Any wine collector worth his salt would tell you to avoid vibration in the wine cellar because it is bad for any precious vintage. Many warehouses, wine collectors, and even wholesalers store their products in stillage cages because it provides the stability the bottles need.
But why does shaking ruin the wine? Experts have two theories about this matter—sediment and chemical reaction.
The Sediment Theory
According to the proponents of the sediment theory, fining settles at the bottom of the wine bottle as it ages. This leaves the pure liquid on top of the bottle. If it experiences a slight vibration, the sediments will not settle but would mix with the rest of the wine and adversely affect its flavour. Wine connoisseurs usually decant their wine for this very reason.
The Chemical Reaction Theory
Some experts suspect that chemical reactions influence the ageing of the wine over time. When you shake the bottle, the movement affects the wine adversely.
It increases the propanol and isoamyl alcohol content of the wine causing it to taste too sweet and less aromatic. It also produces more ethyl acetate, similar in smell to nail polish remover, causing it to smell like fuel. It creates a decrease in the levels of esters, succinic acid, and tartaric acid. These are the main acids in wine, and with lesser amounts, your vintage will taste dull.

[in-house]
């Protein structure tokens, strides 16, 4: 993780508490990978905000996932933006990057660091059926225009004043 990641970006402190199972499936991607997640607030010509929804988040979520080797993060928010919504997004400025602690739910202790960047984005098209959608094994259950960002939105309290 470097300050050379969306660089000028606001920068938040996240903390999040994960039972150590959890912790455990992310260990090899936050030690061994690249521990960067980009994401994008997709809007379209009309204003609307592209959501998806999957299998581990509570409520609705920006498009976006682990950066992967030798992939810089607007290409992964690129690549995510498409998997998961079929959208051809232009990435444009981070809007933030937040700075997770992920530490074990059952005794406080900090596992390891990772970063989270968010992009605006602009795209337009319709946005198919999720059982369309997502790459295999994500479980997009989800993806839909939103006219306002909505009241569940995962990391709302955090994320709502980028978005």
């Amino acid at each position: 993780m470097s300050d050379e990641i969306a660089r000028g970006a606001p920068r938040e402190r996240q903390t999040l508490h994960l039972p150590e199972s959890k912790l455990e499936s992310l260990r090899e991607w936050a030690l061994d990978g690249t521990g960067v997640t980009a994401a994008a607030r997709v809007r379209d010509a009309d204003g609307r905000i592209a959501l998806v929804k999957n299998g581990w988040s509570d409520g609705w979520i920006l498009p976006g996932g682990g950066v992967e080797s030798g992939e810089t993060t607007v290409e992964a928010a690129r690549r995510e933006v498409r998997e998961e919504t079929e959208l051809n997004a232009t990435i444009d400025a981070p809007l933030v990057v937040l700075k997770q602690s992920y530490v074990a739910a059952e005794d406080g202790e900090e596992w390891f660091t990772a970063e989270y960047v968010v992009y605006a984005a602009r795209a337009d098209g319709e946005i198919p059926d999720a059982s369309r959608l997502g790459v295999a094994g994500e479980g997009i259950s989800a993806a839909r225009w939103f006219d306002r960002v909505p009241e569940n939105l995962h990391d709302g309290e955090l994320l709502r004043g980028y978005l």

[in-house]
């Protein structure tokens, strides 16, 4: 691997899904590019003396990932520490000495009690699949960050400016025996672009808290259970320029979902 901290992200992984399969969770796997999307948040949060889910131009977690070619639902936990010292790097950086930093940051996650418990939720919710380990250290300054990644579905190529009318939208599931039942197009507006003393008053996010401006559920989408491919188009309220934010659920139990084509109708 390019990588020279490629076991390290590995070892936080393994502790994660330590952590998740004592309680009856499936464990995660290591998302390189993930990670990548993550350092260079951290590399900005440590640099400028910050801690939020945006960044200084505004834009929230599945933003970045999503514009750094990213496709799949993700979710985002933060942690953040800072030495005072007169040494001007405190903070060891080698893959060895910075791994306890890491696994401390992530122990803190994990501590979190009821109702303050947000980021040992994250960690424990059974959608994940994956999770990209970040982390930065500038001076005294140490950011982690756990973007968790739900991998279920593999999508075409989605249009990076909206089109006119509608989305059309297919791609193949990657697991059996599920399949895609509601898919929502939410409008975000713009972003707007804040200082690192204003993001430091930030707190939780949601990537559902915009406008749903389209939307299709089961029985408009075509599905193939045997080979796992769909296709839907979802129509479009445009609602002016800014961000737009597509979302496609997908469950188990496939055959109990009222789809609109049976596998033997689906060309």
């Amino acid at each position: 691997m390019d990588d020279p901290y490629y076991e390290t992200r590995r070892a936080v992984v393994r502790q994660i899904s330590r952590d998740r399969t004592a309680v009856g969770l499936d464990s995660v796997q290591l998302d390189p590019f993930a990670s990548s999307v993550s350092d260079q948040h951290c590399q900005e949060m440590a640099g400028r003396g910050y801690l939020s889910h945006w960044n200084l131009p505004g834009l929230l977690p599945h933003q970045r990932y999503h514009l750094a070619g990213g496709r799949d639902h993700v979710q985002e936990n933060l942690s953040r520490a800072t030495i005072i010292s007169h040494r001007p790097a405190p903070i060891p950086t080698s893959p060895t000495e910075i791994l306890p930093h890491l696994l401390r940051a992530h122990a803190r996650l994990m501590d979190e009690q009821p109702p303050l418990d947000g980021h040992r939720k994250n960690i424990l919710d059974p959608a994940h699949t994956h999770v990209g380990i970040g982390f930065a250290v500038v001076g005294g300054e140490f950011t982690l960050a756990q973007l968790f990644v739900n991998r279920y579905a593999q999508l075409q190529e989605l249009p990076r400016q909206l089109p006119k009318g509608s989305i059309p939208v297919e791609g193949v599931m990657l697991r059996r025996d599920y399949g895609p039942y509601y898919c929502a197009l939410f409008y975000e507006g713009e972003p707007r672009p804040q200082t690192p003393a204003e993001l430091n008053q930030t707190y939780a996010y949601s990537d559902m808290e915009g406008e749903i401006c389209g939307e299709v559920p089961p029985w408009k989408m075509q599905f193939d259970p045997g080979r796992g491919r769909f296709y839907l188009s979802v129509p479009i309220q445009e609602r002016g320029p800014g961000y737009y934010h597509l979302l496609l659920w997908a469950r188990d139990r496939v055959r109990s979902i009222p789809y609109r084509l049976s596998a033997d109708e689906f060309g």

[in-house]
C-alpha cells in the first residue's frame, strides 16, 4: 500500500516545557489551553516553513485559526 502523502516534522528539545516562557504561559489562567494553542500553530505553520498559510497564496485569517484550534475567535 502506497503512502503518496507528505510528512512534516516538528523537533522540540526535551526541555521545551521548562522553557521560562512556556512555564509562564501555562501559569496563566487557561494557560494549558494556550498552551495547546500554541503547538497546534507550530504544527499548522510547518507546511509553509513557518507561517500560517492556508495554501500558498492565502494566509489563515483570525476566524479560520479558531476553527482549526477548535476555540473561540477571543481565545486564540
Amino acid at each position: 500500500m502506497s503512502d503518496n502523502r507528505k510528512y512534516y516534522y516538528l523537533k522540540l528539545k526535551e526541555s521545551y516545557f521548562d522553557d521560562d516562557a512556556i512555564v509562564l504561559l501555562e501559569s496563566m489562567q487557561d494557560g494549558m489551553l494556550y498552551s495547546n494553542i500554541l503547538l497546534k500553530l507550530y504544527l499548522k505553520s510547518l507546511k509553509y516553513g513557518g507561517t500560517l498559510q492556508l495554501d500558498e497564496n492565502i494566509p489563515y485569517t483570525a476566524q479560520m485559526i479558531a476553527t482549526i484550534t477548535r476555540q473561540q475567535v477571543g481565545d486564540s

The Jury’s Still Out
But even with these theories, many wholesalers and collectors do not worry too much about vibration. They worry far more about proper storage and delivery without breakage. In any case, vibration does affect bouquet and flavour when wine is ready for drinking, and red wine needs to rest in an upright position for a few days for the fining to settle.
Whether you subscribe to any one of these theories or both, you know that vibration is bad for your wine and must be avoided. A stillage cage is one way you can prevent this if you are storing wine in a warehouse or have a wine cellar.